When I asked Guga what it’s like being the hot new star in men’s tennis, he laughed and modestly downplayed it.

“My life has changed a bit, but I don’t see myself as a big star. I’m too young to be a star. I don’t want to change. I just want to keep playing tennis and enjoy it.”


Fame and fortune haven’t spoiled Kuerten. He’s spent very little of the $660,000 (roughly half a million dollars more than his previuos career earnings) he pocketed for his French title, and he postponed making any endorsement deals until after the US Open.

Family and friends, not material goods, have always been paramount to Kuerten, and he misses them dearly during his extended trips on the pro tour.

“I really enjoy being with them,” he says. “Families in South America are very close, and they want to help each other.”

When Guilherme, his brain-damaged younger brother, became ill, Kuerten cancelled a date with the Brazilian president, a meeting that was to have celebrated his historic triumph in Paris.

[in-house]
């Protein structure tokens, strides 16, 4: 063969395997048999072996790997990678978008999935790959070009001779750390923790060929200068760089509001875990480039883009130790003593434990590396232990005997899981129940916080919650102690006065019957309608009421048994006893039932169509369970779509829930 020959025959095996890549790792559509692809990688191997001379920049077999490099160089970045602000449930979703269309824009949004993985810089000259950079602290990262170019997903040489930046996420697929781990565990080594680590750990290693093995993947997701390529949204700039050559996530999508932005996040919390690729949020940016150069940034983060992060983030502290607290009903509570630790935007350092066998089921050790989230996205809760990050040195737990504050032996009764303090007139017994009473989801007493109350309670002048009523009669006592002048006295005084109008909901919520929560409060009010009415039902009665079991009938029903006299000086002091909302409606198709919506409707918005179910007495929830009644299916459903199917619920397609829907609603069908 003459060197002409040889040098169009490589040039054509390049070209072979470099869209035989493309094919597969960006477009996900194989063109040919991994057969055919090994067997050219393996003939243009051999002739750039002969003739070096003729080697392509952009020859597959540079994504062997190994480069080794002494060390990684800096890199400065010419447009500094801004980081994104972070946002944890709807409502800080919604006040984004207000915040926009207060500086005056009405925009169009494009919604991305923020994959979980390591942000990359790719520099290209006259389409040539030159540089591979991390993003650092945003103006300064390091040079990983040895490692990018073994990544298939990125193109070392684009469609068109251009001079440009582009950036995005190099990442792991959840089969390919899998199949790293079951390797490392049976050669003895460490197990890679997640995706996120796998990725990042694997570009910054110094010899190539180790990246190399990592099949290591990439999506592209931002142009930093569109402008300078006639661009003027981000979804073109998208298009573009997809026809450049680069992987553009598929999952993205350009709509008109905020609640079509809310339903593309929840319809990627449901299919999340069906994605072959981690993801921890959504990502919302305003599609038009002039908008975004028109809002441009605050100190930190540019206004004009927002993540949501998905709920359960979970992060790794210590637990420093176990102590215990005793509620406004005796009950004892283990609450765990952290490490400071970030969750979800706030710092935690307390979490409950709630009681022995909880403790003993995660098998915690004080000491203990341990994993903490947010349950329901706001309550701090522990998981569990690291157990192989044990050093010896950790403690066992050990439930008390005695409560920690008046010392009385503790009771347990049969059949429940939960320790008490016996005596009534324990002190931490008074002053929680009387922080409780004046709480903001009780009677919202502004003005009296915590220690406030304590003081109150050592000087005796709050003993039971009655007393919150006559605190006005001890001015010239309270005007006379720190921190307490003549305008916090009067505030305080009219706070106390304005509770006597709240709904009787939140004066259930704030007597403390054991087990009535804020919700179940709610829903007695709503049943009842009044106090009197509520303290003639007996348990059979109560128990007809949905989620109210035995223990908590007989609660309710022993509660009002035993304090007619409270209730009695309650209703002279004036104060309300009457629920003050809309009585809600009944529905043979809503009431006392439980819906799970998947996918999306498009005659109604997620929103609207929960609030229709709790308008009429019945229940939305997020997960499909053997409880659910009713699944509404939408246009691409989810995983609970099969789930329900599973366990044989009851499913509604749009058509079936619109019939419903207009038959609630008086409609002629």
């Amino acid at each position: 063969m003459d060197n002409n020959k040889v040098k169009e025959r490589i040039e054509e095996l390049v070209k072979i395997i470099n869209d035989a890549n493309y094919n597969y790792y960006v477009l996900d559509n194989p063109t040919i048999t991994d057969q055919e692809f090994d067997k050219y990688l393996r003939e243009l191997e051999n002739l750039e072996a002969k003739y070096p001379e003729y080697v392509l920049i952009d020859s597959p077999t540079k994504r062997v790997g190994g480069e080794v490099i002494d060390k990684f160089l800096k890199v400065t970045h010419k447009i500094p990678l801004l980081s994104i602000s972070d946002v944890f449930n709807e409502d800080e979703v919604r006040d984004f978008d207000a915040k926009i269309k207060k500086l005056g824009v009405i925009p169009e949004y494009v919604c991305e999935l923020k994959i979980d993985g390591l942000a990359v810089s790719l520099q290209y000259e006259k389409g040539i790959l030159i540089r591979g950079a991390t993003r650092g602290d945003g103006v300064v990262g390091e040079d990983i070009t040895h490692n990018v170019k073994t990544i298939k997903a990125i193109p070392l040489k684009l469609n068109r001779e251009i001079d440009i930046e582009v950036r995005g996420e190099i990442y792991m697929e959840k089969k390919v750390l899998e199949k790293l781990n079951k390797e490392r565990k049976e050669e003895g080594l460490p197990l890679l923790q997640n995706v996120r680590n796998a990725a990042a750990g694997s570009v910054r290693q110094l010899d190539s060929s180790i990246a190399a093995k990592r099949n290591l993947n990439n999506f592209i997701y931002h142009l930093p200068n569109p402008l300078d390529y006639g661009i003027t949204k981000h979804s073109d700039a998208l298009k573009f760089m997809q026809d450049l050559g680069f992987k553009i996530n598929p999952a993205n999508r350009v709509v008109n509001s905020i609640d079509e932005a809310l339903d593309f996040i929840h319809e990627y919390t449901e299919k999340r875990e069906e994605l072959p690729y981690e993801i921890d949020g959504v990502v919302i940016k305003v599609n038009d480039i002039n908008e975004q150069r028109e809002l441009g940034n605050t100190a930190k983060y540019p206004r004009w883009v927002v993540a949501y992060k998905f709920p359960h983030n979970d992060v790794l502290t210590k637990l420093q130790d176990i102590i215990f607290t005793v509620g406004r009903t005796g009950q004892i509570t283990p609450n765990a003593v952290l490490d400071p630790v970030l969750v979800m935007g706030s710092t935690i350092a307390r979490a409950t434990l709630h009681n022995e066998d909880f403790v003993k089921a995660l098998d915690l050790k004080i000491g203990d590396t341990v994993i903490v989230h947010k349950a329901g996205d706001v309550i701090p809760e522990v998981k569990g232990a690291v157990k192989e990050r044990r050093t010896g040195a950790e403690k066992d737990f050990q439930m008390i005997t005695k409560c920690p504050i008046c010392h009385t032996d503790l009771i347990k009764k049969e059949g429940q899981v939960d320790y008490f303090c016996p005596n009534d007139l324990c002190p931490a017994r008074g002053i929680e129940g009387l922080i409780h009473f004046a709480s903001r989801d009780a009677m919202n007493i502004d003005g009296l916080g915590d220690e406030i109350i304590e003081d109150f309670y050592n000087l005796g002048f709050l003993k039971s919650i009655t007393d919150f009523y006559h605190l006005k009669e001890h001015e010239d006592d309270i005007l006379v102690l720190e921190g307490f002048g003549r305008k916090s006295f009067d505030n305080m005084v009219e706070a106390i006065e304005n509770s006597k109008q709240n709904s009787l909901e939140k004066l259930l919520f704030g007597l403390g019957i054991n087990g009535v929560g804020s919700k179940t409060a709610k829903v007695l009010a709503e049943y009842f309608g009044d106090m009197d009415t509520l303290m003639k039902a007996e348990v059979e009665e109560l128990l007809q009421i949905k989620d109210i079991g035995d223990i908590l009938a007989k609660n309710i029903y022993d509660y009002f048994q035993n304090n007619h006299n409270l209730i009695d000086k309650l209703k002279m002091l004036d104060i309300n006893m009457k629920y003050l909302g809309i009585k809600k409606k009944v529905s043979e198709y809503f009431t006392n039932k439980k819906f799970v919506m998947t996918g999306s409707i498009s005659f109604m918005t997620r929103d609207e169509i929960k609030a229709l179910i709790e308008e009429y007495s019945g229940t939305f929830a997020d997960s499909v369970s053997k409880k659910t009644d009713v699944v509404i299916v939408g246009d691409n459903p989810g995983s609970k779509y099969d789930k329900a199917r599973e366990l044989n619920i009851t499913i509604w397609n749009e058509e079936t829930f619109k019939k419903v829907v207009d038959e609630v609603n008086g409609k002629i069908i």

The brothers have a poignant relationship.

“Guilherme doesn’t know what’s going on, but he’s happy,” says Gabanyi. “And whenever he sees Guga, he smiles. In his eyes you can see caring.”

Guilherme gets all credit for Kuerten’s world-famous nickname. When he was little he couldn’t say “Gustavo”, only “Guga”, so it stuck. Now Guga gives his brother his trophies, which Guilherme treasures as if they were his own.
Their impressive grandmother, Olga Schlosser, has become Guga’s secret weapon. She studies all the players and phones him at tournaments so “she can tell me how to play each guy,” says Kuerten. Grandma Olga even showed up at Roland Garros, with Mama Kuerten and older brother Raphael, a teaching pro, fo her grandson’s history-making final.

On Father’s Day, Kuerten gave a memorable interview to the Brazilian newspaper Globo. He talked about his beloved father, who suffered a fatal heart attack after umpiring a junior tennis match when Gustavo was a boy of nine. “Guga cried, and the whole country cried with him,” says Gabanyi.